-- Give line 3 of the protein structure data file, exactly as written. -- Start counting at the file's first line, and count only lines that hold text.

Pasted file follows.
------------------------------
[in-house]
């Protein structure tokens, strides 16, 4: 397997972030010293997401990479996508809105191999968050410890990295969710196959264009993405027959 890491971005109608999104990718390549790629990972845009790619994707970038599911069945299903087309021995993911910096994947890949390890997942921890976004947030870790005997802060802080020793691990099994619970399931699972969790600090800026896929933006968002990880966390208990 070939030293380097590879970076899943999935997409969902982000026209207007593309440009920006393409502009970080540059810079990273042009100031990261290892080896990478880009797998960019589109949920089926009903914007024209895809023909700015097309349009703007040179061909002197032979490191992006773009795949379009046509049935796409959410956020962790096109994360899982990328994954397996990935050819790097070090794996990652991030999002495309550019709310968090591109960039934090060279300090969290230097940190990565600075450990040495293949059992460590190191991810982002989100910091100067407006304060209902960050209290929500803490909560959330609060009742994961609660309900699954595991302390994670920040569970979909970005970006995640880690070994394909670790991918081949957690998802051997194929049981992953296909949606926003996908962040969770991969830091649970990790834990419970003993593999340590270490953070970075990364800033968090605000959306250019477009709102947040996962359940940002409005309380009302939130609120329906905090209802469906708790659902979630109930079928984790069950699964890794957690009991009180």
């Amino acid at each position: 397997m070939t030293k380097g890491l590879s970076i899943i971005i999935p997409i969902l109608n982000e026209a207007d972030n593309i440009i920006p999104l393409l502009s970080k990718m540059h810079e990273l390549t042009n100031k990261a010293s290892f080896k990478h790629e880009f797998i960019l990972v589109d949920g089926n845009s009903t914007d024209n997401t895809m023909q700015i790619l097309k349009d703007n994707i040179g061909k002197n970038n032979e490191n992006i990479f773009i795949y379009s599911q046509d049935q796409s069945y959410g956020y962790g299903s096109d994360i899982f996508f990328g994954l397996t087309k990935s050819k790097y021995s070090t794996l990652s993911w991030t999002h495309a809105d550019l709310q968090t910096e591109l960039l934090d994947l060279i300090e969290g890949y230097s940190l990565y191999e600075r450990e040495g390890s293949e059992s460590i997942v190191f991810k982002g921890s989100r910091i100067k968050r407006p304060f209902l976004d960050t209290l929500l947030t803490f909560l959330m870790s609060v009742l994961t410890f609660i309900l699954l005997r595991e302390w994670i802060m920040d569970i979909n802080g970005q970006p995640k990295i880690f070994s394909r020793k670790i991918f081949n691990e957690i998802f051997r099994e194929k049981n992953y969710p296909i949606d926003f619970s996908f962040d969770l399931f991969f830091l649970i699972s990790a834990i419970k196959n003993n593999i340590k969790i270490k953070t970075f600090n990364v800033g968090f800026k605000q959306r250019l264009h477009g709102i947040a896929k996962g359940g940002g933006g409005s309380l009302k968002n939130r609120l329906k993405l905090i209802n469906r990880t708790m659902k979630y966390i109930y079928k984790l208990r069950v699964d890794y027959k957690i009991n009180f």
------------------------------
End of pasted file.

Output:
């Amino acid at each position: 397997m070939t030293k380097g890491l590879s970076i899943i971005i999935p997409i969902l109608n982000e026209a207007d972030n593309i440009i920006p999104l393409l502009s970080k990718m540059h810079e990273l390549t042009n100031k990261a010293s290892f080896k990478h790629e880009f797998i960019l990972v589109d949920g089926n845009s009903t914007d024209n997401t895809m023909q700015i790619l097309k349009d703007n994707i040179g061909k002197n970038n032979e490191n992006i990479f773009i795949y379009s599911q046509d049935q796409s069945y959410g956020y962790g299903s096109d994360i899982f996508f990328g994954l397996t087309k990935s050819k790097y021995s070090t794996l990652s993911w991030t999002h495309a809105d550019l709310q968090t910096e591109l960039l934090d994947l060279i300090e969290g890949y230097s940190l990565y191999e600075r450990e040495g390890s293949e059992s460590i997942v190191f991810k982002g921890s989100r910091i100067k968050r407006p304060f209902l976004d960050t209290l929500l947030t803490f909560l959330m870790s609060v009742l994961t410890f609660i309900l699954l005997r595991e302390w994670i802060m920040d569970i979909n802080g970005q970006p995640k990295i880690f070994s394909r020793k670790i991918f081949n691990e957690i998802f051997r099994e194929k049981n992953y969710p296909i949606d926003f619970s996908f962040d969770l399931f991969f830091l649970i699972s990790a834990i419970k196959n003993n593999i340590k969790i270490k953070t970075f600090n990364v800033g968090f800026k605000q959306r250019l264009h477009g709102i947040a896929k996962g359940g940002g933006g409005s309380l009302k968002n939130r609120l329906k993405l905090i209802n469906r990880t708790m659902k979630y966390i109930y079928k984790l208990r069950v699964d890794y027959k957690i009991n009180f």